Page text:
High-resolution X-ray images and radio polarization maps of Cassiopeia A show two distinct strong magnetic field regions3,4,5,6,12. Narrow X-ray filaments, a fraction of a parsec in width, are observed at the outer shock rim at a radius of about 2.5 pc. These structures are produced by synchrotron radiation from ultrarelativistic electrons (with teraelectronvolt energy) and can be explained by magnetic fields of the order of 100 μG or more2,3. The interior of the remnant contains a disordered shell (about 0.5 pc in width at a radius of 1.7 pc) of radio synchrotron emission by gigaelectronvolt electrons4. The inferred magnetic field in these radio knots is a few milligauss, about 100 times higher than expected from the standard shock compression of the interstellar medium15. Optical observations of Cassiopeia A show the presence of both rapidly moving (5,000–9,000 km s−1) and essentially stationary dense knots. Although the moving knots themselves have a high velocity, their overall pattern is nearly stationary10. This led to the suggestion10 that a dense pre-existing inhomogeneous stationary cloud bank could be present. New rapidly moving knots predominantly appear at a position broadly coincident with the shell of bright radio emission6. Sizes of the observed small-scale features within the shell range from 0.01 to 0.1 pc arranged in larger patterns extending to 0.5–2 pc (ref. 16). Interaction between the ejecta and the cloud bank may excite the turbulence that amplifies the magnetic field and makes Cassiopeia A an exceptionally bright radio source4. The interaction is akin to the Rayleigh–Taylor instability otherwise proposed as a source of turbulence and magnetic field at the contact discontinuity between the ejecta and the swept-up ambient medium9 except that the interaction begins with an already disturbed density configuration.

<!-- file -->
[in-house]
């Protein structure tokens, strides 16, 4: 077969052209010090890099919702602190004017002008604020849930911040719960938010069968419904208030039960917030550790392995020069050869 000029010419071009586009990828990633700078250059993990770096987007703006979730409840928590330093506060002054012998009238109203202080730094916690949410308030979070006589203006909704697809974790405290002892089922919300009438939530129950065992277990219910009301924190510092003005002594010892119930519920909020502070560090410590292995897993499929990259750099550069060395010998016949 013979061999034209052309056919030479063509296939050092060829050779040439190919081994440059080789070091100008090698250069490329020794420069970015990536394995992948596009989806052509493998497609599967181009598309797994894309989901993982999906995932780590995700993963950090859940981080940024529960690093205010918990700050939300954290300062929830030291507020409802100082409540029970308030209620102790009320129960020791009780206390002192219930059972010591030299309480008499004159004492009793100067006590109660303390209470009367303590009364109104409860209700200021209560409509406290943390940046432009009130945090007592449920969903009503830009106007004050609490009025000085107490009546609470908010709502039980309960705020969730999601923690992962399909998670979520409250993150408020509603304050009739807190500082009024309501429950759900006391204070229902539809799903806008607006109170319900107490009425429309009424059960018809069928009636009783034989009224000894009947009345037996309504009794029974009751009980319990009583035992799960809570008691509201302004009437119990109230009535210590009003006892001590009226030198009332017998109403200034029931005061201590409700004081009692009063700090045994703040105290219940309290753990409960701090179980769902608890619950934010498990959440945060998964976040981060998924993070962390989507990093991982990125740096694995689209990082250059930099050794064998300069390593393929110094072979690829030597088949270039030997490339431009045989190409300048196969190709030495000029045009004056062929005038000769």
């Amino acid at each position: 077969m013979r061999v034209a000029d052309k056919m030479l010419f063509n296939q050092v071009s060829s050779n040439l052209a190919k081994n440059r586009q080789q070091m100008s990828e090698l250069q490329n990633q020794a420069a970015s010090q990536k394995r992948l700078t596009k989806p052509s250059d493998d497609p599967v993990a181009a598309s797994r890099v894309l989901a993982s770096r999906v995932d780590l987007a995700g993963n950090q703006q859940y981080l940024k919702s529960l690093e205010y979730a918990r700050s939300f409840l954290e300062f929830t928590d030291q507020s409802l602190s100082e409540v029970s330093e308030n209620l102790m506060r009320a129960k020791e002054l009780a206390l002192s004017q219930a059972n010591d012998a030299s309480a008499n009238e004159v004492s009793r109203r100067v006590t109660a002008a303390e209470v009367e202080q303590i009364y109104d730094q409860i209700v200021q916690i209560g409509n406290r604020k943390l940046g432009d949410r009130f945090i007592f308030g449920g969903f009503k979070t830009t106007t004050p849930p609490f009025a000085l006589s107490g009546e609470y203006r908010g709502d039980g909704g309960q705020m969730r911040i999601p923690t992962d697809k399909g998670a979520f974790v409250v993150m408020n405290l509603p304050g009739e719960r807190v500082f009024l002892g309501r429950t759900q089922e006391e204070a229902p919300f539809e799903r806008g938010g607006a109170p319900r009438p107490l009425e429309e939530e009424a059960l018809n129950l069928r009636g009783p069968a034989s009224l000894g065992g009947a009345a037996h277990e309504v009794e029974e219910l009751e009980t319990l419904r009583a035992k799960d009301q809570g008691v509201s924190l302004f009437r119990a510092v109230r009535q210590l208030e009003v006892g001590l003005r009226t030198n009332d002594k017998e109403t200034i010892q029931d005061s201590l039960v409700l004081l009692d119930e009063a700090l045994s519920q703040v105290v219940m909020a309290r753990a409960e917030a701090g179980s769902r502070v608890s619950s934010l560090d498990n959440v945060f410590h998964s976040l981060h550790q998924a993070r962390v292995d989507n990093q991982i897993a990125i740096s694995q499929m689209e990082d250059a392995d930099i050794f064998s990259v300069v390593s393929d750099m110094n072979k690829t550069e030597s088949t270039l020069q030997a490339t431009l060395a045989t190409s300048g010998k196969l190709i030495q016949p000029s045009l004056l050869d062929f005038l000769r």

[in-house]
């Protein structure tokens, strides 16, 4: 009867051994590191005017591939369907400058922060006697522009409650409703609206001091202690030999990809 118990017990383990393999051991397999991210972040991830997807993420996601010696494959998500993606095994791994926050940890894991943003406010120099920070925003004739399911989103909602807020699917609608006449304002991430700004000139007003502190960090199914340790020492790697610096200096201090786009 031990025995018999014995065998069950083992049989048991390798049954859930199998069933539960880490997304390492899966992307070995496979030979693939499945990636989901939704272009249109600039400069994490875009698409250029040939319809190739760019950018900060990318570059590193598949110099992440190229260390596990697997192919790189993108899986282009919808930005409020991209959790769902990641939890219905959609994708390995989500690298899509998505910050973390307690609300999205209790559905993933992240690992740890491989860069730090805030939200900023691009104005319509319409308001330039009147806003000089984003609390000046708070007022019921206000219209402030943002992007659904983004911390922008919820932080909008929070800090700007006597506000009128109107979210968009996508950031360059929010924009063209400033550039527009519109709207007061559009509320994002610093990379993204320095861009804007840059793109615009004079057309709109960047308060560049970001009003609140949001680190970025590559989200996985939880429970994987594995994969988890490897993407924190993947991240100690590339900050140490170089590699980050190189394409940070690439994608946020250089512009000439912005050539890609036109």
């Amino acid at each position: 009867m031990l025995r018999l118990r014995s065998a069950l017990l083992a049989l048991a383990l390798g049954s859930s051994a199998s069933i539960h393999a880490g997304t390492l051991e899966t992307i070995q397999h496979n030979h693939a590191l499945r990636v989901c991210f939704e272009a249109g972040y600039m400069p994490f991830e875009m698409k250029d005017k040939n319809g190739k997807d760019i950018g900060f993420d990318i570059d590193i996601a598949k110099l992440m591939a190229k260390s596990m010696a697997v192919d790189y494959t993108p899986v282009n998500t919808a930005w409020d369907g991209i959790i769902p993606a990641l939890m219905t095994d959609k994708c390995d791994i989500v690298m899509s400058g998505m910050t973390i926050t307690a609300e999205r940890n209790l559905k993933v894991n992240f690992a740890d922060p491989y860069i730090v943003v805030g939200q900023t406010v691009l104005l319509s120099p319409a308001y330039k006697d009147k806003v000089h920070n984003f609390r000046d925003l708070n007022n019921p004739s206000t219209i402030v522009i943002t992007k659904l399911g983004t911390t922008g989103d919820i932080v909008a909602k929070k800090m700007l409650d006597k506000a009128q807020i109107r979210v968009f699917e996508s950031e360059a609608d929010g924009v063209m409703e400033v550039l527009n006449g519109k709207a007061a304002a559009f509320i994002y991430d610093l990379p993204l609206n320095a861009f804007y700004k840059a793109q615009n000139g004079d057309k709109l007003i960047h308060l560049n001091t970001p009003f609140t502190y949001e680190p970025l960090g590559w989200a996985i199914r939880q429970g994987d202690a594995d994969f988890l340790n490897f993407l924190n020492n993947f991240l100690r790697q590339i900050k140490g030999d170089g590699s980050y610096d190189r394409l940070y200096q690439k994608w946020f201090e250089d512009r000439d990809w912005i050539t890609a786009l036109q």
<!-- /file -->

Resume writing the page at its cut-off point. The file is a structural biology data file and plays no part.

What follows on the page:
Our experiments focus on magnetic field amplification in a clumpy medium by making in situ magnetic field measurements in the turbulent wake of a laser-produced shock in a plasma. The interaction of a shock with large density perturbations is reproduced in the laboratory by passing a laser-produced shock in a plasma through a plastic mesh with  = 1.1 mm grid cell size, and 0.4-mm-thick wires (see Fig. 1 for details of the experiment). In situ magnetic field measurements are made in the turbulent wake of the shock. Using hydrodynamic scaling relations17,18, our experimental conditions at 0.3 μs after the laser illumination can be scaled to Cassiopeia A signal to noise (SNR) with a probable age tSNR of approximately 310 years, an expansion velocity vSNR of about 4,700 km s−1 and a deceleration parameter vSNRtSNR/RSNR, where RSNR is the shock radius, of about 0.6 (ref. 2; see Supplementary Information for the description of the scaling relations, and Supplementary Table 1). The same scaling relations imply the wire thickness in the mesh corresponds to 0.1 pc in the SNR.

Figure 1: Experimental configuration for the generation of shock-induced turbulence.
figure 1

The chamber is filled with argon gas at P = 1 ± 0.2 mbar. Three frequency-doubled (527 nm wavelength) laser beams of the Vulcan laser facility are focused onto a 500-μm-diameter carbon rod with a laser spot diameter of 300 μm. The total laser illumination is 300 ± 30 J in a 1 ns pulse. The corresponding laser intensity is IL = 4 × 1014 W cm−2. The shock wave evolution was monitored using transverse interferometry and Schlieren with an optical probe (with 532 nm wavelength and 5 ns gate width). The Schlieren imaging technique measures density gradients. Thus, turbulent flow, with less distinct gradients, exhibits a reduced contrast. The interferometer was of Mach–Zehnder type with 50 mm field of view, and was used to provide the electron density. The induction coils are based on a modified design22,29 to achieve 100 MHz bandwidth. They are placed at 3 cm (and at 4 cm for some laser shots) from the carbon rod position (that is, the centre of the initial blast). Each coil consists of 4 twisted pair coils wound around the axis of a 1 × 1 mm2 plastic core. The voltage from the twisted pair loops is then differentially amplified to cancel any voltage induced from the plasma’s electric field components, and the magnetic field is calculated using Faraday’s law. The coils are protected from the surrounding plasma by a boron nitride tube. a, Diagram of the experiment without the grid. b, The same as in a, but in the presence of a plastic grid placed at 1 cm from the carbon rod position. c, Schlieren image at t = 300 ns after the laser shot and without the grid. d, The same as in c, but with the grid.